Would you like to know how the universe works? Scientists have been asking that question for a long time and have found that many of the answers can be found in the study of particle physics, the field that focuses on those impossibly tiny particles with unbelievably strange names - the hadrons and leptons, baryons and mesons, muons and gluons - so mystifying to the rest of us.
And now, in a fascinating and accessible series of 24 lectures, you can take the mystery out of the remarkable field that in only 100 years has unlocked the secrets of the basic forces of nature.
Professor Pollock will make you familiar with the fundamental particles that make up all matter, from the tiniest microbe to the sun and stars. And you'll also learn the "rules of the game" - the forces that drive those particles and the ways in which they interact - that underlie the workings of the universe.
The lectures have been designed to be enriching for everyone, regardless of scientific background or mathematical ability. Virtually all you'll need as you enter this fascinating world are your curiosity, common sense, and, as Professor Pollock notes, "an open mind for the occasional quantum weirdness." As you move through the lectures, you'll also gain a knowledge of how those particles fit into perhaps the greatest scientific theory of all time: the Standard Model of particle physics; a grasp of key terms like "gauge symmetry," "quantum chromodynamics," and "unified quantum field Theory;" and an appreciation of how particle physics fits in with other branches of physics - including cosmology and quantum mechanics - to create our overall understanding of nature.
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Fantastic but Dated
This is a wonderful lesson to the time it was recorded. At this point, eight or more years have passed and you need to listen to more recent works to get the updates since Professor Pollock narrated this. It is still a fantastic way to get from the beginning of particle physics to the time he gave this lecture. I found it extremely accessible and will likely listen through it again. Professor Pollock has inspired me to recent works such as "The Cosmic Cocktail: Three Parts Dark Matter" by Katherine Freese. I can't comment on that yet.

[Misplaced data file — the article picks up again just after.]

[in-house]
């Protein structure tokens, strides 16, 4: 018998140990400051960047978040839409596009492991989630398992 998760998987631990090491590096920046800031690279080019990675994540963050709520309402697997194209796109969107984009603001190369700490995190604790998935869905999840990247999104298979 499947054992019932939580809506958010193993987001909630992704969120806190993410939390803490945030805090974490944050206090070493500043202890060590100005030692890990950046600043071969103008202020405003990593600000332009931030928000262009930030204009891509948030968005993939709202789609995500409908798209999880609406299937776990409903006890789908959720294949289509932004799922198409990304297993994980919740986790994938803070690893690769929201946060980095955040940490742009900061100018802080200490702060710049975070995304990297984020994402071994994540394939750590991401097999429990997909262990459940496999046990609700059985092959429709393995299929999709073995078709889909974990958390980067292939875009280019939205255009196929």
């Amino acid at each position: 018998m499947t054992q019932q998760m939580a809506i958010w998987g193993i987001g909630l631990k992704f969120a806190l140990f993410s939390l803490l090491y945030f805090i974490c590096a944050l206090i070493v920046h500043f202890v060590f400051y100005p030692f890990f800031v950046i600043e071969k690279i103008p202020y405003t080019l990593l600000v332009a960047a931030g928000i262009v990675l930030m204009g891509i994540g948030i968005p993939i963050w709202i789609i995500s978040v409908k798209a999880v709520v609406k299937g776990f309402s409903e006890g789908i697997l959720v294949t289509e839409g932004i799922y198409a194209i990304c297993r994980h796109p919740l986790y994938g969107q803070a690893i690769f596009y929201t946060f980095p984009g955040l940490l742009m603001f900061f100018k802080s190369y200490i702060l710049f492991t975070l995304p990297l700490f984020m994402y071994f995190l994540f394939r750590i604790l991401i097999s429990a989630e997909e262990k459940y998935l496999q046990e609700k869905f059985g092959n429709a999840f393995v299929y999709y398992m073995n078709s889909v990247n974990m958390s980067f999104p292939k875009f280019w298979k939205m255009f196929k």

Sorry, this isn't me. I liked the whole program.
I could sense his passion. This is what Professor Pollock does. I'd rather learn from a practitioner than a bystander. He uses "we" often. You can feel it, or at least I could. I would love to have been in his lectures and chatted afterwards.
No, it gave me information I was interested in. I am not a Particle Physics student. I am a lifelong learner with a bent towards science. I really enjoyed his presentation of a fairly complex subject. If you are reading this, you likely are looking for what I was, so listen to the lecture.
Understand that he will talk about what's to come several years past. Plan for it and it is fine. Don't be frustrated that he talks about something coming in 2007. Just get an updated text to follow this. It is still a great history to the time it was recorded and well worth the investment in time (certainly more valuable than whatever you pay for the lectures).